Ohio PERS Launches $50M Local Fund-of-Funds –

The Buckeye State wants to give its local economy a shot in the arm using its public pension money. The Ohio Public Employees Retirement System (OPERS) announced that it launched a $50 million fund-of-funds to focus on private equity firms that would back Ohio-related businesses.

The Ohio-Midwest Fund will invest $50 million over a period of 18 to 36 months in buyout, venture capital, mezzanine and other private equity funds that focus at least partially in making investments in Ohio and the Midwest.

Credit Suisse First Boston (CSFB) is managing the fund through its Customized Fund Investment Group (CFIG). It issued a questionnaire earlier this month for fund managers whose funds may be eligible for investment from the program. CSFB opened an office in Columbus, Ohio, and will likely announce a new professional it hired locally to run the program from there.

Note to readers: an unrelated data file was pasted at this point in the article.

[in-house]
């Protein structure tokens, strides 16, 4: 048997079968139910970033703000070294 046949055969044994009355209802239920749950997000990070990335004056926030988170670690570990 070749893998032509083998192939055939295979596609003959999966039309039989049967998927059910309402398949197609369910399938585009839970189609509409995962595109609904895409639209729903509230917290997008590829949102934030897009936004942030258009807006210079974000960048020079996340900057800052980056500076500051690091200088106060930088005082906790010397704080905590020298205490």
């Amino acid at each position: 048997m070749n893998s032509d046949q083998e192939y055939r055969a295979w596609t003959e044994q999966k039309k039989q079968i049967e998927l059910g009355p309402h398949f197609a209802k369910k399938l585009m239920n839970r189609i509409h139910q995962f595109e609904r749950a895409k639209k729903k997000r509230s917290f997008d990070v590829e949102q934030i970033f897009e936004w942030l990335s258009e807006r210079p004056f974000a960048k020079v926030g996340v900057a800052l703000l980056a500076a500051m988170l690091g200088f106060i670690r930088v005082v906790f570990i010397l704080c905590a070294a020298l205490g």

The Ohio-Midwest Fund is the latest in a series of state pension-funded economic programs run by CSFB. The investment bank runs similar programs through its CFIG unit for that states of Indiana, Oregon, Michigan and New York.

Mike Arpey, managing director with CSFB’s Customized Fund Investment Group, says he expects the fund-of-funds will see its investments more heavily weighed toward buyouts but with a sizable committment to venture capital. He said that CSFB is taking the step of contributing 2%, or $1 million, of the fund’s $50 million, as opposed to the standard 1% in similar programs.

Some skeptics have pointed out dangers in setting up programs that use pension money for local economic development. Respected academics such as Harvard Business School Professor Josh Lerner have warned that pension funds that engage in local economic development work risk becoming political tools at the expense of generating the best returns for their pensioners and that it will be difficult to find top-tier funds outside of the traditional private equity locales of the East and West Coasts.

Arpey says that he would assuage skepticism by pointing out that the Ohio-Midwest Fund is only one part of OPERS’ larger private equity program and that the fund will be managed from an entirely returns-oriented mandate. “We don’t have a different benchmark for these programs,” says Arpey. “That’s bearing fruit in other states we work in and will happen in Ohio.” He says that CSFB’s own investment in the fund at twice the usual rate is a sign of confidence in the program.